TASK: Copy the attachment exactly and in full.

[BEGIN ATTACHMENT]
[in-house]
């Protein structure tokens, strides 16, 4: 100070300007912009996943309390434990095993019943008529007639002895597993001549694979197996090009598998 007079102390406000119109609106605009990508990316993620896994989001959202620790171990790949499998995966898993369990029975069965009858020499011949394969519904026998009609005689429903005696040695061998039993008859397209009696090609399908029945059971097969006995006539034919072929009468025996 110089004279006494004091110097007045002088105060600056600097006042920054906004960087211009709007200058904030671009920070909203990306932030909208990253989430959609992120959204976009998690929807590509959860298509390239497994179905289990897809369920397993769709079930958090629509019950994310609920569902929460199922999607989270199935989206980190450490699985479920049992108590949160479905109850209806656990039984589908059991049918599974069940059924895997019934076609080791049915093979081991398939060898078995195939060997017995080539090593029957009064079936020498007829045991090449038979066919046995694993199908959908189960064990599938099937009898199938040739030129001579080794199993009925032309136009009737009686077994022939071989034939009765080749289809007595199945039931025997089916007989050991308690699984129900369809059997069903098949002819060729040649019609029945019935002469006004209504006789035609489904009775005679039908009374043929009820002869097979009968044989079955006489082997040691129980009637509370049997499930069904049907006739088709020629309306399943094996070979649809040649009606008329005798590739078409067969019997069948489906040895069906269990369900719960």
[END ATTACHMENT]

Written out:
[in-house]
């Protein structure tokens, strides 16, 4: 100070300007912009996943309390434990095993019943008529007639002895597993001549694979197996090009598998 007079102390406000119109609106605009990508990316993620896994989001959202620790171990790949499998995966898993369990029975069965009858020499011949394969519904026998009609005689429903005696040695061998039993008859397209009696090609399908029945059971097969006995006539034919072929009468025996 110089004279006494004091110097007045002088105060600056600097006042920054906004960087211009709007200058904030671009920070909203990306932030909208990253989430959609992120959204976009998690929807590509959860298509390239497994179905289990897809369920397993769709079930958090629509019950994310609920569902929460199922999607989270199935989206980190450490699985479920049992108590949160479905109850209806656990039984589908059991049918599974069940059924895997019934076609080791049915093979081991398939060898078995195939060997017995080539090593029957009064079936020498007829045991090449038979066919046995694993199908959908189960064990599938099937009898199938040739030129001579080794199993009925032309136009009737009686077994022939071989034939009765080749289809007595199945039931025997089916007989050991308690699984129900369809059997069903098949002819060729040649019609029945019935002469006004209504006789035609489904009775005679039908009374043929009820002869097979009968044989079955006489082997040691129980009637509370049997499930069904049907006739088709020629309306399943094996070979649809040649009606008329005798590739078409067969019997069948489906040895069906269990369900719960």